Thursday, September 10, 2009

Friedman, Krugman and iceberg economics

The late Milton Friedman, as the Huffington Post reports, said this about the U.S. Federal Reserve in 1993:

"Having something like 500 economists is extremely unhealthy. As you say, it is not conducive to independent, objective research. You and I know there has been censorship of the material published. Equally important, the location of the economists in the Federal Reserve has had a significant influence on the kind of research they do, biasing that research toward noncontroversial technical papers on method as opposed to substantive papers on policy and results."

This is the Federal Reserve that brought you the Greenspan bubble and the "Bernanke Put" (and Bernanke has just been re-appointed) and the online newspaper's extensive investigations into the matter have revealed that

"The Federal Reserve, through its extensive network of consultants, visiting scholars, alumni and staff economists, so thoroughly dominates the field of economics that real criticism of the central bank has become a career liability for members of the profession."

The full article is well worth reading: it notes, for example, that the Fed has budgeted an astonishing $433m for "analysis, research, data gathering, and studies on market structure;" much of this is doled out to consulting assignments, papers, presentations and so on and it "keeps many of the influential editors of prominent academic journals on its payroll."

"Try to publish an article critical of the Fed with an editor who works for the Fed," says (economist James) Galbraith. And the journals, in turn, determine which economists get tenure and what ideas are considered respectable.

As TJN officials have found for years, leading journals have tended to shun the "let a thousand flowers bloom" approach, in favour of a "our way or the highway" one.

The Fed has a lock on the economics world," says Joshua Rosner, a Wall Street analyst who correctly called the meltdown. "There is no room for other views, which I guess is why economists got it so wrong."

This is alarming enough. Then, link this to what the bomb-throwing Willem Buiter called the "‘cognitive regulatory capture’ of the Federal Reserve by Wall Street.

So you have two things happening here: first, Wall Street captures the Fed; then the Fed captures the economics profession. Houston, we have a problem.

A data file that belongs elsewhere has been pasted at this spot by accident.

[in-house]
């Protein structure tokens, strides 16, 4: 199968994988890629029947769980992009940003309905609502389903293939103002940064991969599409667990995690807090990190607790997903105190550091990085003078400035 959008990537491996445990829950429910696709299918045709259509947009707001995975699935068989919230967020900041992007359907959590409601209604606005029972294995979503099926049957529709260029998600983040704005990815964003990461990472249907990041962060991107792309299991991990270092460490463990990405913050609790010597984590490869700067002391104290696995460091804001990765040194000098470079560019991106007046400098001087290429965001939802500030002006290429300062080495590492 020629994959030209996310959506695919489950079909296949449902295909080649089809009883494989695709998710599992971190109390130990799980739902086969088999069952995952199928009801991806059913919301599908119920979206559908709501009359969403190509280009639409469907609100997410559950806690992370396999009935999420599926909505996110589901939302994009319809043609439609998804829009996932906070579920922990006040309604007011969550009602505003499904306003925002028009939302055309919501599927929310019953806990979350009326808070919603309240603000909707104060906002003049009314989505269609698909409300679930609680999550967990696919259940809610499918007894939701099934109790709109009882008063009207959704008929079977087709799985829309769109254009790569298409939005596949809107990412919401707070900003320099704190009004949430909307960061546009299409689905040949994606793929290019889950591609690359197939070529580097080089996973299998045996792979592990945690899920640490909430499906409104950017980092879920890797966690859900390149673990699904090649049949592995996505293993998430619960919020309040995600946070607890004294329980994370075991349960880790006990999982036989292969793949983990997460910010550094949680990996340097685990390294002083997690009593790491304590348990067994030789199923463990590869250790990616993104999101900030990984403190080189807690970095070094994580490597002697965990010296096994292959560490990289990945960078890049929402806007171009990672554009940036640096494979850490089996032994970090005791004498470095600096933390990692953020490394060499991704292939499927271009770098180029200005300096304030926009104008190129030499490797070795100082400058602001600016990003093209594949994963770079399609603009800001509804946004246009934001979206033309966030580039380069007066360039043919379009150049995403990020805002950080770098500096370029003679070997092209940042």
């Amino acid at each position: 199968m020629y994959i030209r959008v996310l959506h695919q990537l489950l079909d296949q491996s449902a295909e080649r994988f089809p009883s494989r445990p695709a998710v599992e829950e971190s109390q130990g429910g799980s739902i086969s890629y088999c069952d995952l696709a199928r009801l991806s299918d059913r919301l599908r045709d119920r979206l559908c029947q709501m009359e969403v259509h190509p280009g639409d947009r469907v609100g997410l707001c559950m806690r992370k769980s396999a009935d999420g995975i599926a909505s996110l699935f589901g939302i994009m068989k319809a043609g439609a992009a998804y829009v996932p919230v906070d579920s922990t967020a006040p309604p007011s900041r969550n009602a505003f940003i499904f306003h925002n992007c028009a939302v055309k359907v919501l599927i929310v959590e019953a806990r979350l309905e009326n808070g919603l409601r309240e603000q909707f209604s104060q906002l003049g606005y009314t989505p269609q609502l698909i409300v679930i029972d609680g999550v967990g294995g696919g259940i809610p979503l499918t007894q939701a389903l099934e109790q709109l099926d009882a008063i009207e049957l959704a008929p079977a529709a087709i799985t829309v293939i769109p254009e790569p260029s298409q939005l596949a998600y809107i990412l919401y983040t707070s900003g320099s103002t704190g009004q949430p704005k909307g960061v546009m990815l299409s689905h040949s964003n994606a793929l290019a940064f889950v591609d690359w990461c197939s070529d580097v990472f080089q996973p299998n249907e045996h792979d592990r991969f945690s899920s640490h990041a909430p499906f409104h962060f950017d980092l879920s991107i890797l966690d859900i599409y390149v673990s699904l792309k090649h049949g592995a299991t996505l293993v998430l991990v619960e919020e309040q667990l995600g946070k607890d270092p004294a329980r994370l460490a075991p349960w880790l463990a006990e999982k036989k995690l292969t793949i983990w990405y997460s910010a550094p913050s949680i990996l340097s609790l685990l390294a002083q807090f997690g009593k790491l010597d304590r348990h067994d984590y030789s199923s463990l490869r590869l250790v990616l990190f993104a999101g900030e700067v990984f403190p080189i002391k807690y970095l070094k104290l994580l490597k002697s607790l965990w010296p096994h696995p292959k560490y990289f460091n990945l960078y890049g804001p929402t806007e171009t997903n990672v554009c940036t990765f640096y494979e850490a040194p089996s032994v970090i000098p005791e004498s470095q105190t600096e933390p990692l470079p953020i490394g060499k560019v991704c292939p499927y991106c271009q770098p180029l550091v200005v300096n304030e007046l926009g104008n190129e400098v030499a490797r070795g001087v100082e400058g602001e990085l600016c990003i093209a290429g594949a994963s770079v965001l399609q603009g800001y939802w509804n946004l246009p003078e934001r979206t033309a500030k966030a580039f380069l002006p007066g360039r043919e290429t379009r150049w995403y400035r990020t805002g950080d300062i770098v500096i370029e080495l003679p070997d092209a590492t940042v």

And don't get us started on the Bank of England. As it happens, David Blanchflower, former member of the Bank's Monetary Policy Committee, has been speaking out about it in the New Statesman, noting that:

"Why did the committee get it so wrong? From my perspective, it was hobbled by "group think" - or the "tyranny of the consensus". Governor Mervyn King, the old iron fist of the Bank of England, with his hawkish views on rates, dominated the MPC. Short shrift was given to alternative, dovish views such as mine."

And he adds that:

"The Bank of England may more suitably be called "the Bank of Economic Theory". Unfortunately, the economic theories failed just when we needed them most.
. . .
There were too few regulators on the staff. Instead, the Bank was stocked full of mathematical modellers who had never seen the inside of a commercial bank or a hedge fund - and the models they used failed to pick up on the greatest financial crisis in a century."

And what has been the result? Well, I think we all have some kind of idea. If you want a thoughtful and intelligent, fresh perspective on this, try Paul Krugman's latest long article on the subject, who asks

"What happened to the economics profession? And where does it go from here?"

The answer seems to be - we need to tear up, or at least rewrite, most of our textbooks. Krugman's article is a very good read, if a bit long, and it explores the hubris of economists such as Robert Lucas of the University of Chicago, who declared in 2003 that the

“central problem of depression-prevention has been solved.”

You might call it iceberg economics. Everyone was focusing on this stuff that was going on the surface, while ignoring the darker, deeper and bigger "don't look under the water" realities - offshore and the overlapping shadow banking system, for example -- underneath.